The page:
Once again, Max told me this story upon my request. I have definitely heard of similar storie in other culture, but more along the lines of writing magical words into a paper and putting the paper either on a doll or on someone to commend “magical” powers. I had no idea that these stories had a jewish origin though; or is the jewish version an original work or just one of the editions.

 

Prince Lutin

17) Prince Lutin

Once there was a prince named Leandre, and he lived in this big palace. Another prince also lived with him, and his name was Furibon. Furibon was born deformed, but even more so, he is mean and nasty, and he has an insane mother.

As time went by, everyone loved Leandre, but hated Furibon. Furibon, out of hatred and jealousy, eventually tried to harm Leandre, and thus Leandre sent him away to live in the countryside to be safely away from Furibon.

While living in the countryside, Leandre was happy and free, but he was lonely. Once when he was out hunting, he was almost attacked by this grass snake; after defeating the snake, he decided to save it instead of killing it. So Leandre kept it in his house and raised it. After a few years, Furibon decided to attack Leandre again, and having found out about this, Leandre decided that he need to travel and get away. It is just then he found out that the grass snake is no longer a snake, but has turned into a fairy named Gentille. To thank Leandre for saving her life, Gentille promised Leandre one wish. She turned Leandre into a Lutin (imp) and gave him a red feather hat. When Leandre put this hat on, he can choose to have the power of the Lutin where he can choose to hide or reveal himself whenever, and he can choose to cross and borders, and he can choose to return to his original self whenever.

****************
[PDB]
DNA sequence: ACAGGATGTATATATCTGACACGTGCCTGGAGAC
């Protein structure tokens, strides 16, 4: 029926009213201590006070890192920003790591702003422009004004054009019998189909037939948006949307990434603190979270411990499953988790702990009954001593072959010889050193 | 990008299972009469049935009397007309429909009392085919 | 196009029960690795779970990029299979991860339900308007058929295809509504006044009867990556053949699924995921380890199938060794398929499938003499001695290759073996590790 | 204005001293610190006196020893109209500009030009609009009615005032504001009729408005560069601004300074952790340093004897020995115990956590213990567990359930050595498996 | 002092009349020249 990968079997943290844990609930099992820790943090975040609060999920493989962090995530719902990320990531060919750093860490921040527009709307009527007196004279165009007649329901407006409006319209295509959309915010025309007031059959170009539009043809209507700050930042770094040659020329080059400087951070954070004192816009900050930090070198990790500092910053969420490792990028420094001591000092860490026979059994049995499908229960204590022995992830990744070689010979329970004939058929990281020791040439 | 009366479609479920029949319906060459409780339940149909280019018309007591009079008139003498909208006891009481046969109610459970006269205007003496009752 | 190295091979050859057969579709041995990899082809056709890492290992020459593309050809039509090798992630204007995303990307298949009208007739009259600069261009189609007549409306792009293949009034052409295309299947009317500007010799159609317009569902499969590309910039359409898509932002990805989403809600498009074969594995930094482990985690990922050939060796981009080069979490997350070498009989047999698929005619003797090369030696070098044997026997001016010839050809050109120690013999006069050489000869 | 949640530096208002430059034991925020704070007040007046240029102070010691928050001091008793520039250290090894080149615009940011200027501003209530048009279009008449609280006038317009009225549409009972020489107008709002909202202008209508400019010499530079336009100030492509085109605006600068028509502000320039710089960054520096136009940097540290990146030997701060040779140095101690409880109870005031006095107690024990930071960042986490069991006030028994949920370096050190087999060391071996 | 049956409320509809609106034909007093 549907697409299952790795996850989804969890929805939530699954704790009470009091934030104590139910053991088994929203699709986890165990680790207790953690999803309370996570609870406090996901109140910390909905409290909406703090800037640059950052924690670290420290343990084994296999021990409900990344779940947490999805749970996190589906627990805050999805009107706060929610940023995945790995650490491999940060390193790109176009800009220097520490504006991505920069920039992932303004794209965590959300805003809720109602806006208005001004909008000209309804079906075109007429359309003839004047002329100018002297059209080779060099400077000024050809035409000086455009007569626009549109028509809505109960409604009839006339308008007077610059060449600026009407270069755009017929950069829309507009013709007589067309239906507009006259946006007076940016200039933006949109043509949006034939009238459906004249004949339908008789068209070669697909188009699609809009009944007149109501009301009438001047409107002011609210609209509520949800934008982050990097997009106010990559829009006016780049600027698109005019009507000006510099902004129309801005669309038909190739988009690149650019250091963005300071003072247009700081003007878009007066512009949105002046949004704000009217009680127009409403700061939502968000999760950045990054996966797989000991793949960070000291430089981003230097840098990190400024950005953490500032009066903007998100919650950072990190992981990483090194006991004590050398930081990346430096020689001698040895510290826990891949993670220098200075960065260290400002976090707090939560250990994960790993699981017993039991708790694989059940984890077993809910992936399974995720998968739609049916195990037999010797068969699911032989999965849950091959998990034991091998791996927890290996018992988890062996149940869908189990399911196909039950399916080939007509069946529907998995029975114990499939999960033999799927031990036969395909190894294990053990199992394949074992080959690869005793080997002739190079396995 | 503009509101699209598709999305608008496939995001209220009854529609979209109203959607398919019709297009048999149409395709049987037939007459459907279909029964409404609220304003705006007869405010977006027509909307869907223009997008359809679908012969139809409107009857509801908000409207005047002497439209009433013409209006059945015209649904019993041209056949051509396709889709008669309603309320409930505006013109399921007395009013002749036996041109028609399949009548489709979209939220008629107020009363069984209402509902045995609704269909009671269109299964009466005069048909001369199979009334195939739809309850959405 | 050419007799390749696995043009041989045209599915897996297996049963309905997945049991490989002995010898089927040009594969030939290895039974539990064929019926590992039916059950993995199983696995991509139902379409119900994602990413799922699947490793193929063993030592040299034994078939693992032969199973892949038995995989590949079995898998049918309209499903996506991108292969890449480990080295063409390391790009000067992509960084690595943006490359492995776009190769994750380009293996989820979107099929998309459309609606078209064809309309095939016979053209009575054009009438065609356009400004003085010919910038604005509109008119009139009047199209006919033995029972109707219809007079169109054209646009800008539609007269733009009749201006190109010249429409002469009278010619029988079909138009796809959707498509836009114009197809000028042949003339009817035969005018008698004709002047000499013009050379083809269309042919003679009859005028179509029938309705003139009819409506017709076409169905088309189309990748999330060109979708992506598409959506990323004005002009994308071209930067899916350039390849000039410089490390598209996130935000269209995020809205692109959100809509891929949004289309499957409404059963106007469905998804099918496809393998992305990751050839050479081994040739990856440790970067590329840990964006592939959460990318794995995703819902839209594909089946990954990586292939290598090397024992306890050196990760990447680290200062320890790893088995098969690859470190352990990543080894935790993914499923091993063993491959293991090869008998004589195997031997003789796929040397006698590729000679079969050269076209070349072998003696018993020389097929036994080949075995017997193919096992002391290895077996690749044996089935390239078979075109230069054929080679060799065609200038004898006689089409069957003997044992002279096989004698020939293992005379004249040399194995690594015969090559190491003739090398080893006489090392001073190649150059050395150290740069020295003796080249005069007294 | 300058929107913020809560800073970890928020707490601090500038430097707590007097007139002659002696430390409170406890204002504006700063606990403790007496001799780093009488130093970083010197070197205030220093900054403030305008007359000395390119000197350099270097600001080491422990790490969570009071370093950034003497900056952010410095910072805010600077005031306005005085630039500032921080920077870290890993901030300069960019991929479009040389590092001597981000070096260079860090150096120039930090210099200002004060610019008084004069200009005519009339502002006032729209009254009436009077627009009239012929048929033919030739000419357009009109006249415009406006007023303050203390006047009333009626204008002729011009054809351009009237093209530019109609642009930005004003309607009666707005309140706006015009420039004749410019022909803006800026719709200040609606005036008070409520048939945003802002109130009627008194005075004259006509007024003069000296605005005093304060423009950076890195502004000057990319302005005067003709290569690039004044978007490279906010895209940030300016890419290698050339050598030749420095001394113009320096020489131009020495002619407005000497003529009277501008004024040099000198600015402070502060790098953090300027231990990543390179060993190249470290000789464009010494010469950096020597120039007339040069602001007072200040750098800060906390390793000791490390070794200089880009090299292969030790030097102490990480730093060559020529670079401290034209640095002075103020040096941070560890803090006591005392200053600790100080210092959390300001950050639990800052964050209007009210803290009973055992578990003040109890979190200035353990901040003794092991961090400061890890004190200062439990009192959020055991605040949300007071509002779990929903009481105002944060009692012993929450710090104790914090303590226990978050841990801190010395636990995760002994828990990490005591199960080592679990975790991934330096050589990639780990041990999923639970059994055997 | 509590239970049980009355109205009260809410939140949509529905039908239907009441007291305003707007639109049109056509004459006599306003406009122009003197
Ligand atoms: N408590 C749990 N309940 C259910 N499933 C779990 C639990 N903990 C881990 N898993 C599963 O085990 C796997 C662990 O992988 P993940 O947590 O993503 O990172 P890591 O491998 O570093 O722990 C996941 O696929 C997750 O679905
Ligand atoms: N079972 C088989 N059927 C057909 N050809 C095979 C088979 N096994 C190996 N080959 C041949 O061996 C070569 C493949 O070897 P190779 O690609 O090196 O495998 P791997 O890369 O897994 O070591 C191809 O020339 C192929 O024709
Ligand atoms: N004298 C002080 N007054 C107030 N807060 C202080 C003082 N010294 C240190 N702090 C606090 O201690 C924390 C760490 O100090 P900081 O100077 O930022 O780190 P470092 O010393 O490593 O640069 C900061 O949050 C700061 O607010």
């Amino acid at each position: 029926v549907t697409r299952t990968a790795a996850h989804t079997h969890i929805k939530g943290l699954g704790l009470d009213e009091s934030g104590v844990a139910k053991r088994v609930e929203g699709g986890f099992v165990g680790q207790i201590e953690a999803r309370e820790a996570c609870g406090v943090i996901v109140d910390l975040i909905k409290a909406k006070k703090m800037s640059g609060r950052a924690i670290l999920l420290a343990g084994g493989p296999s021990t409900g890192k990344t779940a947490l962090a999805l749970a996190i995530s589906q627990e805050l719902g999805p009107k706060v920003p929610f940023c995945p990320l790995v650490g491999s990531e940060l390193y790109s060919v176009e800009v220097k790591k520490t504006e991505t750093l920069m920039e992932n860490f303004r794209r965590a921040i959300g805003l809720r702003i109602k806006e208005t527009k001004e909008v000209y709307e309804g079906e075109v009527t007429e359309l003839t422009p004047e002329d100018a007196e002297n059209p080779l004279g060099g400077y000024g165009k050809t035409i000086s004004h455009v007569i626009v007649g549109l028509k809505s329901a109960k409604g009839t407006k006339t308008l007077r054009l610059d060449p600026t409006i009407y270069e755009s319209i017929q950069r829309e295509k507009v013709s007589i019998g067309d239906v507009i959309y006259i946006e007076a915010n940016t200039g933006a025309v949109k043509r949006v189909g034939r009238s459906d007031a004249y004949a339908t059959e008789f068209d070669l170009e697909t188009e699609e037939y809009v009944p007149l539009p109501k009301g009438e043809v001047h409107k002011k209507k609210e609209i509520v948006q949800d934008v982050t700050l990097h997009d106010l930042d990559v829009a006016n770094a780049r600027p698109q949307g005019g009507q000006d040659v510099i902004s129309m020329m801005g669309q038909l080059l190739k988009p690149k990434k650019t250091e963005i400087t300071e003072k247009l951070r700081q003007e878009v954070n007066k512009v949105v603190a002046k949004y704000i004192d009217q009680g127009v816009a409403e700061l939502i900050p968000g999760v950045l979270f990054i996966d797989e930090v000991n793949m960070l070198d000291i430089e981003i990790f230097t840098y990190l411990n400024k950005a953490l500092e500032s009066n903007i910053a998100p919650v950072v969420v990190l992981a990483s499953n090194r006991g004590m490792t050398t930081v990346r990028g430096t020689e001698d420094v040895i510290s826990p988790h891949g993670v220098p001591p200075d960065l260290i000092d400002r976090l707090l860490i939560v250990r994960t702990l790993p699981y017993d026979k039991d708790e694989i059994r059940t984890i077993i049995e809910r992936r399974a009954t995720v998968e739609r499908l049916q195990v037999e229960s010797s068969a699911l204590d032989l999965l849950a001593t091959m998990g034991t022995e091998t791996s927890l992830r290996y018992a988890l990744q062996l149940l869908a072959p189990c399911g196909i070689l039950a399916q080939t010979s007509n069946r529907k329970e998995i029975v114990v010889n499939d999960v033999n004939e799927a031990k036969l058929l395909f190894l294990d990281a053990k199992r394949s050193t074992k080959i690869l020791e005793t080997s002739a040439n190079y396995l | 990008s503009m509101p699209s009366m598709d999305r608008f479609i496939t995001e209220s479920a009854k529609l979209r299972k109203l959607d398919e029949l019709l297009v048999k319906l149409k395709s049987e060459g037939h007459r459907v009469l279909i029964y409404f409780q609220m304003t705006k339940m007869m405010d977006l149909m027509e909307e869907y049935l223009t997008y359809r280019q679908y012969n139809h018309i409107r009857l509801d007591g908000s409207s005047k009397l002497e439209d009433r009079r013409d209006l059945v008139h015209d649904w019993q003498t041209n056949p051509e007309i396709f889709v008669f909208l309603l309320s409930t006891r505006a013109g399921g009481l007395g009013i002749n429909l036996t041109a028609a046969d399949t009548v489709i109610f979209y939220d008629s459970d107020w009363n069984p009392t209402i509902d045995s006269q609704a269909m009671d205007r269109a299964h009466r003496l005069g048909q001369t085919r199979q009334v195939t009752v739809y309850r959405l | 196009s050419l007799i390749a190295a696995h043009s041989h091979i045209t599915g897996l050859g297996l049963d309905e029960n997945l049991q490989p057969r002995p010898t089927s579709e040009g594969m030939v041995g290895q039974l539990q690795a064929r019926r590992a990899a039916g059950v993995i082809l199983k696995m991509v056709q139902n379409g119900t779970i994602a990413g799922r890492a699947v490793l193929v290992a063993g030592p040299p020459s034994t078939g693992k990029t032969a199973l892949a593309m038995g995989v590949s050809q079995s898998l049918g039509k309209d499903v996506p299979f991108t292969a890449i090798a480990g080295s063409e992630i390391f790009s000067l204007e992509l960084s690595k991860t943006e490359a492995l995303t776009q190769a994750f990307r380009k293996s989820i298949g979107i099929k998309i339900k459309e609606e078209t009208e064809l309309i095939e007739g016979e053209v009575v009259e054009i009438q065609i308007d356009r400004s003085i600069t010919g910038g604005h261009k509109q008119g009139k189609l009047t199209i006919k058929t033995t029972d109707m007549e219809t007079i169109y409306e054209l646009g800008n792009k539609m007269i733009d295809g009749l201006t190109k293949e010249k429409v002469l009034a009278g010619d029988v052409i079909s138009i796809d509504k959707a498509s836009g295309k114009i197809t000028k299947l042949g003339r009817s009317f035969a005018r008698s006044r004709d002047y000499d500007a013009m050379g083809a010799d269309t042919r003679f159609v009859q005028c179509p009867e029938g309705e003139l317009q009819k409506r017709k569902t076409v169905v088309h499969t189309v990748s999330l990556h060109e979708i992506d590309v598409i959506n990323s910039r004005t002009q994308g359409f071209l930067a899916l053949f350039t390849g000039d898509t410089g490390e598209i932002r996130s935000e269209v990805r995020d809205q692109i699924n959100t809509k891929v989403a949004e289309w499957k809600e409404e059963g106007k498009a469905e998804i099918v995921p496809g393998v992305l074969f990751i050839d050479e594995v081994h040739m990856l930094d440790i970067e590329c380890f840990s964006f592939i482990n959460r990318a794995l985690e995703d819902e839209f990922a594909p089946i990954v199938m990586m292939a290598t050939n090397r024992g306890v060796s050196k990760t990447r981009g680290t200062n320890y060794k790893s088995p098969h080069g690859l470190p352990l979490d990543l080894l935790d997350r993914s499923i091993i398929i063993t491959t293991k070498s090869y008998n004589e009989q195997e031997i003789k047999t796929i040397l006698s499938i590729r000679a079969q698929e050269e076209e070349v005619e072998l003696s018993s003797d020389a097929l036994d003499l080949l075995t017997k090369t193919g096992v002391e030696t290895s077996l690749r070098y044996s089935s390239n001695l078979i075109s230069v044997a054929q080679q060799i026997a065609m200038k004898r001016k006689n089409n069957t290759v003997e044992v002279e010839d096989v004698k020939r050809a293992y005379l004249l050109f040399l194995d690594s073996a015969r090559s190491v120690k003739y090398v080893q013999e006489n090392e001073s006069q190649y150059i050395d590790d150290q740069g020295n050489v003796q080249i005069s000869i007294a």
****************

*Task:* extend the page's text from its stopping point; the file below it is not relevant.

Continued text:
Having this power, Leandre first went to the palace and took revenge on Furibon and his mother. Then he went on several adventures where he experienced treasures and unrequited love, till he eventually ended up saving these 3 maidens. He found out from one of them that they are fairies from the Island of Quiet pleasure. This island was made by an old fairy who, after being hurt in love, created this island of only women where she replaced the guards with amazonian women. Leandre used his power to go check out this island out, and he eventually fell in love with the fairy princess. He devised himself as the voice of the parrot and from time to time tried to convince her that it is okay to trust men sometimes. Furibon at the same time, sought to invade this island for its riches and for the beautiful princess. Leandre devised a plan and in the end he killed Furibon successfully, protected the island, gained power and riches, and ended up winning the heart of the princess he loves.